Kingston may not have taken the top spot in the 2014 Kraft Hockeyville contest, but the village in western Kings County certainly is the winner when it comes to building community pride.
After landing a spot in the competition and making it through quarter- and semifinal rounds to represent eastern Canada, Kingston’s Credit Union Centre won $100,000 for arena upgrades but lost out to the community of Sylvan Lake, AB for the opportunity to host a pre-season NHL game. When all the votes were tallied, Sylvan Lake edged out Kingston by a margin of just 108,164 votes. Over five million votes had been cast in total over a 48-hour period, with Kingston receiving over 2.4 million.
After a brief few seconds of disappointment, there were few, if any tears shed in Kingston when the April 5 announcement was made. You need only to turn to a Facebook page dedicated to Kingston’s run at the Hockeyville crown to understand the pride of local residents.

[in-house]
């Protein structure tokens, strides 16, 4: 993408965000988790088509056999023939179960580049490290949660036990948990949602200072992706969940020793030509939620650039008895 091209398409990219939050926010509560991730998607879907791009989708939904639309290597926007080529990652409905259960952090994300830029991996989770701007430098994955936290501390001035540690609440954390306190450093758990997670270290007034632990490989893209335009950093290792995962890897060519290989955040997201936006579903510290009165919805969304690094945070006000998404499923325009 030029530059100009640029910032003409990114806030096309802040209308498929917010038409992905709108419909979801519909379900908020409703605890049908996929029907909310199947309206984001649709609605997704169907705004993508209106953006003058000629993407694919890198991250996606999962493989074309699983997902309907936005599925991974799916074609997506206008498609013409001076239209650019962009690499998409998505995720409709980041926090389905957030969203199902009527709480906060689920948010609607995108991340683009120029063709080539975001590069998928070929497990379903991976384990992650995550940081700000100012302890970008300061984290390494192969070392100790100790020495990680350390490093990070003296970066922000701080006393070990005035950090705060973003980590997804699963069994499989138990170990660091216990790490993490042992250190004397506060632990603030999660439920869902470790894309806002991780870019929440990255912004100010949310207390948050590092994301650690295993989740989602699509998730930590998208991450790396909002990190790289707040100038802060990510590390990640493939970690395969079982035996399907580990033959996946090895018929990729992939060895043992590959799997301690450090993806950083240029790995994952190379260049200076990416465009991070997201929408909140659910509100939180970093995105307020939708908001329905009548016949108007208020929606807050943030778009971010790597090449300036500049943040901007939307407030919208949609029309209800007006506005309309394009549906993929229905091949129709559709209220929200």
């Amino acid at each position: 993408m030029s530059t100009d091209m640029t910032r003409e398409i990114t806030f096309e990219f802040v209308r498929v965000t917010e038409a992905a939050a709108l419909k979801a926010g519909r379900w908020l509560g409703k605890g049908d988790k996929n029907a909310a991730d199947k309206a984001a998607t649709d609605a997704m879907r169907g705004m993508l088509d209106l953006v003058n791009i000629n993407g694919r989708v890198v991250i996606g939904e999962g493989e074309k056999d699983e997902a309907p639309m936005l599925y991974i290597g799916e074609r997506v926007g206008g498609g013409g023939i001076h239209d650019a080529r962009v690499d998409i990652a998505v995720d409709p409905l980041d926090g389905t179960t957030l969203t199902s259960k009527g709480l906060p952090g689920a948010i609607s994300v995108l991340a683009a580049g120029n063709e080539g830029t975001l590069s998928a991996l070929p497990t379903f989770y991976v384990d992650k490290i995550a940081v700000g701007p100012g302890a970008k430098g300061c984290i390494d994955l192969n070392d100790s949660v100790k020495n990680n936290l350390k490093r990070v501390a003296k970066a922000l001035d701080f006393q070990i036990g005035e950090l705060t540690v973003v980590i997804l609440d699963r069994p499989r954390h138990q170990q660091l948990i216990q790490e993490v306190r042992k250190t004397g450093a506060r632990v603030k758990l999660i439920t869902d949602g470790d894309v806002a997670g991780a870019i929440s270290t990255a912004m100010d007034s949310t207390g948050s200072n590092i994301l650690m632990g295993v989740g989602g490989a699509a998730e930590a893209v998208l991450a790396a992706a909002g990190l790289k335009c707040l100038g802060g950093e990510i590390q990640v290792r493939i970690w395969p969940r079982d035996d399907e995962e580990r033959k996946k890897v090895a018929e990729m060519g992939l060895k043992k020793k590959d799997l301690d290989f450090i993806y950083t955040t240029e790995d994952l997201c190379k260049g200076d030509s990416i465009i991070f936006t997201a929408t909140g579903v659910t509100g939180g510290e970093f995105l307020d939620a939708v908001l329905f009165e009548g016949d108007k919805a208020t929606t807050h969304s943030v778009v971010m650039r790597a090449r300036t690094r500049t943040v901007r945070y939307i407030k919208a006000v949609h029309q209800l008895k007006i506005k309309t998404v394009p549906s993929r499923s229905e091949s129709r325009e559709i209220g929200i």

In an April 7 post, Mary Miller Wredenhagen characterized April 5 as a “great day for Kingston. The coming together of community – near and far – throughout this entire process has been inspiring. What we won through community and togetherness is so much more important than an (NHL) pre-season game.”
Rick Anscomb, who worked as part of a community collective to promote Kingston’s hockeyville dream agreed.
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“Kingston demonstrated community spirit above and beyond the norm. We managed to impress enough people to vote for us resulting in $100,000 in funding from the competition. For that, we are very grateful,” he commented on April 6.
Indeed, social media played a big part in Kingston’s success in the national contest. A campaign that was very well co-ordinated encouraged residents and friends of Kingston to post their memories of the arena helped to get the rink into the top 16. A continued push during the voting stage propelled the Kingston arena into the top two.
Most importantly, the people of Kingston embraced the opportunity and wholeheartedly believed, throughout the process, that their village rink was a contender. They shared their vision for a rejuvenated arena that will continue to be an important community gathering-place well into the future.
A post by Fred Wade of Wolfville perhaps best sums up the whole Hockeyville experience and the legacy it leaves behind.
“Kingston and community have already won a gift far greater than the title of Hockeyville: the gift of people pulling together as a community.”
And that gift is priceless.